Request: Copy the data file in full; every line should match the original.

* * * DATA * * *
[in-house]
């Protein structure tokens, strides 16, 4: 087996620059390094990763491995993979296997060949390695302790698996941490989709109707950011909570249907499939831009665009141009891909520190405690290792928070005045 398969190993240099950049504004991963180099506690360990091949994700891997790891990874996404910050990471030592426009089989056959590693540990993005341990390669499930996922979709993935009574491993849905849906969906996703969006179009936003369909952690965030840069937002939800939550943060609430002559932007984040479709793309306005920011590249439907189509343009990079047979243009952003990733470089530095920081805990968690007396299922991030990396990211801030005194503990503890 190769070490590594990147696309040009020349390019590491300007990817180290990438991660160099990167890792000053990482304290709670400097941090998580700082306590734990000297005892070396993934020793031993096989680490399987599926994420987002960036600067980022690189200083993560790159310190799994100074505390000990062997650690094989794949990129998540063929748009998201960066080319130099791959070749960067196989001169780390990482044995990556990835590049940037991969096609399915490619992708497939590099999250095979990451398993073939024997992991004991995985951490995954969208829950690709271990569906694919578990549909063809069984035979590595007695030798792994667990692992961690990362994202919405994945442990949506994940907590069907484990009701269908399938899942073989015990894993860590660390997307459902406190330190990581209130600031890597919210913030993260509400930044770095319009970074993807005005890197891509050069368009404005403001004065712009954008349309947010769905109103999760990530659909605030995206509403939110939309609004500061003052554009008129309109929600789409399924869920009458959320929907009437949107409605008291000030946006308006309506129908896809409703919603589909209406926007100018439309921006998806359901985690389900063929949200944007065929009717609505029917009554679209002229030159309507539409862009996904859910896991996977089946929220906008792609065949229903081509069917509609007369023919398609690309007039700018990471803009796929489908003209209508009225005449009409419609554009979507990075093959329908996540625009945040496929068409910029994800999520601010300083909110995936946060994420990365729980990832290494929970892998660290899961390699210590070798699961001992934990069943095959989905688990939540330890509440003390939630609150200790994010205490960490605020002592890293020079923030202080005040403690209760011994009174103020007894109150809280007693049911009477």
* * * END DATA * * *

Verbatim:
[in-house]
């Protein structure tokens, strides 16, 4: 087996620059390094990763491995993979296997060949390695302790698996941490989709109707950011909570249907499939831009665009141009891909520190405690290792928070005045 398969190993240099950049504004991963180099506690360990091949994700891997790891990874996404910050990471030592426009089989056959590693540990993005341990390669499930996922979709993935009574491993849905849906969906996703969006179009936003369909952690965030840069937002939800939550943060609430002559932007984040479709793309306005920011590249439907189509343009990079047979243009952003990733470089530095920081805990968690007396299922991030990396990211801030005194503990503890 190769070490590594990147696309040009020349390019590491300007990817180290990438991660160099990167890792000053990482304290709670400097941090998580700082306590734990000297005892070396993934020793031993096989680490399987599926994420987002960036600067980022690189200083993560790159310190799994100074505390000990062997650690094989794949990129998540063929748009998201960066080319130099791959070749960067196989001169780390990482044995990556990835590049940037991969096609399915490619992708497939590099999250095979990451398993073939024997992991004991995985951490995954969208829950690709271990569906694919578990549909063809069984035979590595007695030798792994667990692992961690990362994202919405994945442990949506994940907590069907484990009701269908399938899942073989015990894993860590660390997307459902406190330190990581209130600031890597919210913030993260509400930044770095319009970074993807005005890197891509050069368009404005403001004065712009954008349309947010769905109103999760990530659909605030995206509403939110939309609004500061003052554009008129309109929600789409399924869920009458959320929907009437949107409605008291000030946006308006309506129908896809409703919603589909209406926007100018439309921006998806359901985690389900063929949200944007065929009717609505029917009554679209002229030159309507539409862009996904859910896991996977089946929220906008792609065949229903081509069917509609007369023919398609690309007039700018990471803009796929489908003209209508009225005449009409419609554009979507990075093959329908996540625009945040496929068409910029994800999520601010300083909110995936946060994420990365729980990832290494929970892998660290899961390699210590070798699961001992934990069943095959989905688990939540330890509440003390939630609150200790994010205490960490605020002592890293020079923030202080005040403690209760011994009174103020007894109150809280007693049911009477």